•             Special assistance funding is provided as a half yearly entitlement to eligible registered political parties. It may not be used for political expenditure.

•             The amount available is capped at $35,000 (indexed) for parties with 5 or fewer MPs, or $60,000 (indexed) for parties with 6 or more MPs.

•             Election funding is provided to candidates, groups and registered political parties.

•             Election funding eligibility is an opt-in funding scheme and will not be made unless a candidate achieves at least 2% of the total primary vote in a Legislative Council election or 4% of the total primary vote in a House of Assembly election.

•             The election funding entitlement is calculated on a dollar per vote figure or the actual political expenditure, whichever is the least and generally payable 120 days after the election.

•             Participation in the election funding scheme obliges candidates, groups and parties to cap their political expenditure and ensure that a State campaign account is used for all political expenditure and receipt of donations.

 

DISCLOSURE

•             Donors are required to disclose gifts and loans to candidates and groups and gifts to registered political parties, associated entities and third parties.

•             Candidates and groups must disclose campaign donations.

•             It is unlawful for registered political parties, associated entities, third parties, candidates or groups to receive a gift of $200 or more or a loan of $1,000 or more, without knowing the name and address of the donor and conditions of the loan.

•             There are no prohibited donors.

•             Registered political parties, associated entities, third parties are required to disclose total amounts received and certain particulars of amounts received or debts beyond a certain monetary threshold.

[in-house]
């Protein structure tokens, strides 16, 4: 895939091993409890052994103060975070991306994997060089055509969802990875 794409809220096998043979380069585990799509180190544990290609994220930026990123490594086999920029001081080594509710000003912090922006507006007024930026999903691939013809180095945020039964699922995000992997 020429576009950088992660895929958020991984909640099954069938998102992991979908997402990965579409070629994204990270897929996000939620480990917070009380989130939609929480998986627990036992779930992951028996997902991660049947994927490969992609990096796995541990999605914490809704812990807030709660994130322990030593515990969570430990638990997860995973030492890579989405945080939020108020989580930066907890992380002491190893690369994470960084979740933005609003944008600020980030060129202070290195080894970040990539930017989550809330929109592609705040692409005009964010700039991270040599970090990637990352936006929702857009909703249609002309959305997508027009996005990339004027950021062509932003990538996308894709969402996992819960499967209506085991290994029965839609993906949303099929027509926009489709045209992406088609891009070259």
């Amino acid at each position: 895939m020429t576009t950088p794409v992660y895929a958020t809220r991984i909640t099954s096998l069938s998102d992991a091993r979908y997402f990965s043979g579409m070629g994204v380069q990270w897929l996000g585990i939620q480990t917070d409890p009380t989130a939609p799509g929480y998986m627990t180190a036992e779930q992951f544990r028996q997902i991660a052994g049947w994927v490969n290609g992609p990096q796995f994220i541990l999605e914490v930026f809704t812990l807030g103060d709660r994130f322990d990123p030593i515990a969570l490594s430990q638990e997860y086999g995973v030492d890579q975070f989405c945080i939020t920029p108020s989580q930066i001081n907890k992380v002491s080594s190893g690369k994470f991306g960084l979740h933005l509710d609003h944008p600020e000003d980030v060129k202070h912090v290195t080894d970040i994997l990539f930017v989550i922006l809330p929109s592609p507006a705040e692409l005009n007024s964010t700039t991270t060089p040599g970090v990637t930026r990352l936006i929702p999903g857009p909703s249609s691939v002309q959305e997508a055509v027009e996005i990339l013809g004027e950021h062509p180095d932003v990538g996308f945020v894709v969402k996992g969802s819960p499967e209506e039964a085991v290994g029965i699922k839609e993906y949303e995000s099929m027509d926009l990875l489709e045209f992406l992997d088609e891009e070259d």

•             Large gifts in excess of $25,000 must be reported within 7 days of receipt.

•             Registered political parties, candidates, groups and third parties must disclose annual political expenditure and political expenditure occurring during the capped expenditure period of an election.

•             Disclosure thresholds vary, but generally commence at $5,000 (indexed) for most entities.

•             Disclosure returns are required on a 6 monthly basis between elections. During the election period, returns are lodged on a higher frequency basis.

• Members of council and candidates cannot receive gifts less than $500 without the name and address of the donor.

• Candidates are required to disclose the total value of all gifts received for the election in a campaigns donations return.

• The campaign donations return contains prescribed particulars of the gift and the donor.

• Gift disclosure threshold is $500.
Interesting and Particular
Feature(s)
  Electoral material must comply with the principle of 'truth in advertising'. The Electoral Act (1985) considers inaccurate and misleading advertising to a material extent to be an offence and gives the Electoral Commissioner powers to require offending material to be retracted or withdrawn.